AAOS Now, December 2012
Do You Need Disability Insurance?
As an orthopaedic surgeon, you see the impact of disabling injuries every day. Although you do your best to repair limbs mangled in motor vehicle accidents or by falls and trauma, you know that recovery can sometimes take months, even years. Consider these facts: According to the National Safety Council, a disabling injury occurs nearly every second in the United States. Nearly one in five Americans—54 million people—is classified as disabled, based on U.S.
Unlock the Hidden Profits in Your Orthopaedic Practice
Can you increase your practice’s profitability without increasing your hours worked? You don’t have to see more patients, perform more surgeries, or add ancillary services to generate more income. You can reduce expenses, such as your costs for practice supplies. Every dollar you save on purchasing supplies and equipment goes directly to your bottom line as profit.
Big Tax Law Changes Could Be Coming Soon
At the end of 2012, the “Bush tax cuts” are set to expire—and it’s not just the top 1 percent who will be affected. Without new legislation, tax rates will increase for all taxpayers and certain deductions will be curtailed for some taxpayers. What follows is a summary of the most common changes scheduled to take effect this year and in 2013.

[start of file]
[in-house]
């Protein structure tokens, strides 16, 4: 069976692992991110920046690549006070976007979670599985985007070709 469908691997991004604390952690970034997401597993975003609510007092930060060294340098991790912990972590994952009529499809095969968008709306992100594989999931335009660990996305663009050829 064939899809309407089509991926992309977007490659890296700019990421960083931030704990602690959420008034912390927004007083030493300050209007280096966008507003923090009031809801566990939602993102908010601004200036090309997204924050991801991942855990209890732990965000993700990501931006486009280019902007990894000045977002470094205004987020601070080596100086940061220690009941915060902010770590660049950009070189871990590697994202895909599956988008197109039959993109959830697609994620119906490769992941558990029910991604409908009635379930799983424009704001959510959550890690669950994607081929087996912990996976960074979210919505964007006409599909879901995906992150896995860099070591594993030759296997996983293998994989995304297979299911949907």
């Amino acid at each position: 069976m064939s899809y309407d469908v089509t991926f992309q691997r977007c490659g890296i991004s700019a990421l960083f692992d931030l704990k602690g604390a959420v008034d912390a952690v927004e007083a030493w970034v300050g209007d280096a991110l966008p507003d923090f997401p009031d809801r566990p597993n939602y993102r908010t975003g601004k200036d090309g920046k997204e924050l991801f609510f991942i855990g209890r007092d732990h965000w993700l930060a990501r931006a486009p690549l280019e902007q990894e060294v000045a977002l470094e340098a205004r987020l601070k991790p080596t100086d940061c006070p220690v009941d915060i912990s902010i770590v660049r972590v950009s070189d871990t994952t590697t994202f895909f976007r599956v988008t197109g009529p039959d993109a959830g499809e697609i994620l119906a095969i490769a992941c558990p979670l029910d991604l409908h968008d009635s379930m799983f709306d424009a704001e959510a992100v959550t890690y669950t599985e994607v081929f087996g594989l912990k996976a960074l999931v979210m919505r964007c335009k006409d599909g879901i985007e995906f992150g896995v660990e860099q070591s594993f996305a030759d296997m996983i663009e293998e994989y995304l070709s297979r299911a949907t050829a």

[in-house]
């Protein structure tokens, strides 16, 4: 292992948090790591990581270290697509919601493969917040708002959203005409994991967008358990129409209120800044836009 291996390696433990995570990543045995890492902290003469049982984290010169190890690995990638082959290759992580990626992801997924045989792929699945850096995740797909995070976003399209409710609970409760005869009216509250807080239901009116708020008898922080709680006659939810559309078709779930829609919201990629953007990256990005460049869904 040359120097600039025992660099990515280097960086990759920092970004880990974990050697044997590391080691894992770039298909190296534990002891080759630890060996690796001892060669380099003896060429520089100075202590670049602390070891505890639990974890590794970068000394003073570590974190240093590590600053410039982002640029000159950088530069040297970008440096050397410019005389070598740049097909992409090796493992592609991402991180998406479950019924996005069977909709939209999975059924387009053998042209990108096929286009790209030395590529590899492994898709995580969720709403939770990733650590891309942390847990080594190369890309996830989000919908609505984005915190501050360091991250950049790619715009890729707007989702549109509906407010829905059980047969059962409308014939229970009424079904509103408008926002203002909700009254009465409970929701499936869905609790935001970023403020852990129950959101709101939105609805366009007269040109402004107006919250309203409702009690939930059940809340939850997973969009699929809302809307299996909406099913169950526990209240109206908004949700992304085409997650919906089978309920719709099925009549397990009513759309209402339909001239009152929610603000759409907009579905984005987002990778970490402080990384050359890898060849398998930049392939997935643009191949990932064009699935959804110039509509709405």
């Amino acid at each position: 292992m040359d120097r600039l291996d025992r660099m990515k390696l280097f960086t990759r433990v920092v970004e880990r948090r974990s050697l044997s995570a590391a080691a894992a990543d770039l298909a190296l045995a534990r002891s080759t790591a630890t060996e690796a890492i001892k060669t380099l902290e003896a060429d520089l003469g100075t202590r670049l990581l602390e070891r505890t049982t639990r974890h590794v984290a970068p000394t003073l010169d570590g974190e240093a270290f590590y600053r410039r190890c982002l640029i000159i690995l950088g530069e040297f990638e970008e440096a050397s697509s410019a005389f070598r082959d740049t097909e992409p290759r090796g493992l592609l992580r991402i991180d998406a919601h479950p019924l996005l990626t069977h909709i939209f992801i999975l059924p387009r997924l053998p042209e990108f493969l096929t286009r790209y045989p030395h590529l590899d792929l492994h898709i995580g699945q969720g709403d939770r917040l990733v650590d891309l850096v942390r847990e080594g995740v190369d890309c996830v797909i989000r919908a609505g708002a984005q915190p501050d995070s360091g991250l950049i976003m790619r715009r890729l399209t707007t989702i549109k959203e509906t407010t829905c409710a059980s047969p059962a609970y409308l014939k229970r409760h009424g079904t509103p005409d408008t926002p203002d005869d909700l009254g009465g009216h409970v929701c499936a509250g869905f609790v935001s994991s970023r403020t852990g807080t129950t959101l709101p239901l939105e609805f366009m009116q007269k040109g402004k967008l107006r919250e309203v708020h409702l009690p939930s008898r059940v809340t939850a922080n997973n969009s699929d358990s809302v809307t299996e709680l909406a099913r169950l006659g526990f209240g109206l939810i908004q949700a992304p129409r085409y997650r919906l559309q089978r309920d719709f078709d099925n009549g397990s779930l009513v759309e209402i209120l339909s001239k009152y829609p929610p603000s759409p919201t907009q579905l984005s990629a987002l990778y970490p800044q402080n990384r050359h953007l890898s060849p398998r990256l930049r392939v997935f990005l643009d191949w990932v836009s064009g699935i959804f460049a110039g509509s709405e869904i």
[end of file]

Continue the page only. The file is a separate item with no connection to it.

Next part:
Six Steps to a Successful Group Practice Interview
After years of clinical training, many orthopaedic residents and fellows face an equally daunting task—finding the right job. Because job seekers may be focused on issues such as salary and location, they often give little thought to the interview itself. Fortunately, one of the easiest ways to help ensure success is for candidates to picture themselves on the other side of the table, according to Douglas W. Lundy, MD, vice president of Resurgens Orthopaedics, Atlanta.
2013 Orthopaedic-Related CPT Code Updates
The 2013 CPT Manual includes few new orthopaedic surgical CPT code changes, but many guideline changes. One clarification throughout the manual, especially in the E&M and Modifier sections, relates to the term “physician.” Not only medical doctors can use these codes and report these services; “other qualified healthcare professionals” such as physician assistants and nurse practitioners use the same codes. This article addresses key orthopaedic-related changes.
Medical Liability and Orthopaedic Residents
A civil suit seeking monetary compensation for medical negligence is based on the four elements of duty, breach of duty, causation, and damages. Failure to prove any of these will lead to dismissal of a case. But what happens when a patient is treated by a resident physician and never actually sees the attending physician supervising the resident? Does the attending physician have a duty toward the patient whom he or she has never met?
Managing Relations with Industry
Medicine is a business, and healthcare is a robust part of the U.S. economy. The healthcare sector employed 10.5 percent of the American workforce in 2008 and represented 17.3 percent of the U.S. gross domestic product in 2009. Most physicians, however, entered medicine based more on their desire to help than on their craving for profit.